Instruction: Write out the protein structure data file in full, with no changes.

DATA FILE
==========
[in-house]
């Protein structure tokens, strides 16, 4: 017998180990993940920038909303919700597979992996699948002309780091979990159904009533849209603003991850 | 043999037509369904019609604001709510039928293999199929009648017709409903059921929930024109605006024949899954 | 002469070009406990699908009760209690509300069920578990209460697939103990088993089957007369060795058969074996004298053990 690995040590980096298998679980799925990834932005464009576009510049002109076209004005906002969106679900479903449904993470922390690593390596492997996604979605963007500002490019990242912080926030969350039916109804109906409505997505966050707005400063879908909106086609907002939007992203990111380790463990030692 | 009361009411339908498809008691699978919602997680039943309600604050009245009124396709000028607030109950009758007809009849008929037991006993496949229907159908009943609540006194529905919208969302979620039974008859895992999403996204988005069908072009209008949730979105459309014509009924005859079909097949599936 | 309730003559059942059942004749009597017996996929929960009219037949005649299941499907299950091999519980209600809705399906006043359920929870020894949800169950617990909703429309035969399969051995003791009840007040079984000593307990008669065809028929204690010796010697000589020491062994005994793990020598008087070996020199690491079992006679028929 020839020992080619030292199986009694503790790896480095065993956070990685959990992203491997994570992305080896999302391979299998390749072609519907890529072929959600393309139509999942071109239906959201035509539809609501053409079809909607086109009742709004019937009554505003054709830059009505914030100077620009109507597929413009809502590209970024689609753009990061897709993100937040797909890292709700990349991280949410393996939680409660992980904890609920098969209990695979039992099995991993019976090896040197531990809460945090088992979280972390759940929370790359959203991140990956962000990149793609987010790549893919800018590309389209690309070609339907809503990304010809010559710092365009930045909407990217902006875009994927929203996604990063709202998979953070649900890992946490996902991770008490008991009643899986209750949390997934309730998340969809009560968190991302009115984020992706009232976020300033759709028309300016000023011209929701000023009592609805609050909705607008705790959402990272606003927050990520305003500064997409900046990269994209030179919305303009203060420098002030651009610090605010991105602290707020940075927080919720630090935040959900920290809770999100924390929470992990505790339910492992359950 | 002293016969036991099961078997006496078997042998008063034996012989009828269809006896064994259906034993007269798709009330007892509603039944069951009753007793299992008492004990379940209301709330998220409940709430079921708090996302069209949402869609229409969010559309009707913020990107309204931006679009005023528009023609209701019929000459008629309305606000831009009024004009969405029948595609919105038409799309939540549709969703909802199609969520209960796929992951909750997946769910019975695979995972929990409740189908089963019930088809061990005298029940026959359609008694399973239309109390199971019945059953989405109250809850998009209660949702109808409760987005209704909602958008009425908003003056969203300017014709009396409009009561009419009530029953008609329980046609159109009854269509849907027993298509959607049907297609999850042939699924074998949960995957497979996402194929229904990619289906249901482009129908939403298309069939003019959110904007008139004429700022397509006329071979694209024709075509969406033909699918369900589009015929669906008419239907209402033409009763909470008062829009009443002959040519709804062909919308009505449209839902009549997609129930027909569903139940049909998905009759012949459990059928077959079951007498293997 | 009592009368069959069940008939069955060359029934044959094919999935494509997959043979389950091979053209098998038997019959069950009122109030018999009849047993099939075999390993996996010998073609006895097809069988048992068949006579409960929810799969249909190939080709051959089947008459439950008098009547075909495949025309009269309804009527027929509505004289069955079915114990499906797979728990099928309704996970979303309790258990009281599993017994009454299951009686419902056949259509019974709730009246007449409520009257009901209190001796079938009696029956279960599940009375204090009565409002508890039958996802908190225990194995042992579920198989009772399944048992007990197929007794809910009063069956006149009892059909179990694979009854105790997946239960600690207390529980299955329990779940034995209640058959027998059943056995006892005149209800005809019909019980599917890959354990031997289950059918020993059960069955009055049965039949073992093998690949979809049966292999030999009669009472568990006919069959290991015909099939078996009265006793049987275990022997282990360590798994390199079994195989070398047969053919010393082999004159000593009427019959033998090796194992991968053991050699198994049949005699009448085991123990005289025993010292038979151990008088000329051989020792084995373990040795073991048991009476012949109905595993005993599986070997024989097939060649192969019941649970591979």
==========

[in-house]
């Protein structure tokens, strides 16, 4: 017998180990993940920038909303919700597979992996699948002309780091979990159904009533849209603003991850 | 043999037509369904019609604001709510039928293999199929009648017709409903059921929930024109605006024949899954 | 002469070009406990699908009760209690509300069920578990209460697939103990088993089957007369060795058969074996004298053990 690995040590980096298998679980799925990834932005464009576009510049002109076209004005906002969106679900479903449904993470922390690593390596492997996604979605963007500002490019990242912080926030969350039916109804109906409505997505966050707005400063879908909106086609907002939007992203990111380790463990030692 | 009361009411339908498809008691699978919602997680039943309600604050009245009124396709000028607030109950009758007809009849008929037991006993496949229907159908009943609540006194529905919208969302979620039974008859895992999403996204988005069908072009209008949730979105459309014509009924005859079909097949599936 | 309730003559059942059942004749009597017996996929929960009219037949005649299941499907299950091999519980209600809705399906006043359920929870020894949800169950617990909703429309035969399969051995003791009840007040079984000593307990008669065809028929204690010796010697000589020491062994005994793990020598008087070996020199690491079992006679028929 020839020992080619030292199986009694503790790896480095065993956070990685959990992203491997994570992305080896999302391979299998390749072609519907890529072929959600393309139509999942071109239906959201035509539809609501053409079809909607086109009742709004019937009554505003054709830059009505914030100077620009109507597929413009809502590209970024689609753009990061897709993100937040797909890292709700990349991280949410393996939680409660992980904890609920098969209990695979039992099995991993019976090896040197531990809460945090088992979280972390759940929370790359959203991140990956962000990149793609987010790549893919800018590309389209690309070609339907809503990304010809010559710092365009930045909407990217902006875009994927929203996604990063709202998979953070649900890992946490996902991770008490008991009643899986209750949390997934309730998340969809009560968190991302009115984020992706009232976020300033759709028309300016000023011209929701000023009592609805609050909705607008705790959402990272606003927050990520305003500064997409900046990269994209030179919305303009203060420098002030651009610090605010991105602290707020940075927080919720630090935040959900920290809770999100924390929470992990505790339910492992359950 | 002293016969036991099961078997006496078997042998008063034996012989009828269809006896064994259906034993007269798709009330007892509603039944069951009753007793299992008492004990379940209301709330998220409940709430079921708090996302069209949402869609229409969010559309009707913020990107309204931006679009005023528009023609209701019929000459008629309305606000831009009024004009969405029948595609919105038409799309939540549709969703909802199609969520209960796929992951909750997946769910019975695979995972929990409740189908089963019930088809061990005298029940026959359609008694399973239309109390199971019945059953989405109250809850998009209660949702109808409760987005209704909602958008009425908003003056969203300017014709009396409009009561009419009530029953008609329980046609159109009854269509849907027993298509959607049907297609999850042939699924074998949960995957497979996402194929229904990619289906249901482009129908939403298309069939003019959110904007008139004429700022397509006329071979694209024709075509969406033909699918369900589009015929669906008419239907209402033409009763909470008062829009009443002959040519709804062909919308009505449209839902009549997609129930027909569903139940049909998905009759012949459990059928077959079951007498293997 | 009592009368069959069940008939069955060359029934044959094919999935494509997959043979389950091979053209098998038997019959069950009122109030018999009849047993099939075999390993996996010998073609006895097809069988048992068949006579409960929810799969249909190939080709051959089947008459439950008098009547075909495949025309009269309804009527027929509505004289069955079915114990499906797979728990099928309704996970979303309790258990009281599993017994009454299951009686419902056949259509019974709730009246007449409520009257009901209190001796079938009696029956279960599940009375204090009565409002508890039958996802908190225990194995042992579920198989009772399944048992007990197929007794809910009063069956006149009892059909179990694979009854105790997946239960600690207390529980299955329990779940034995209640058959027998059943056995006892005149209800005809019909019980599917890959354990031997289950059918020993059960069955009055049965039949073992093998690949979809049966292999030999009669009472568990006919069959290991015909099939078996009265006793049987275990022997282990360590798994390199079994195989070398047969053919010393082999004159000593009427019959033998090796194992991968053991050699198994049949005699009448085991123990005289025993010292038979151990008088000329051989020792084995373990040795073991048991009476012949109905595993005993599986070997024989097939060649192969019941649970591979």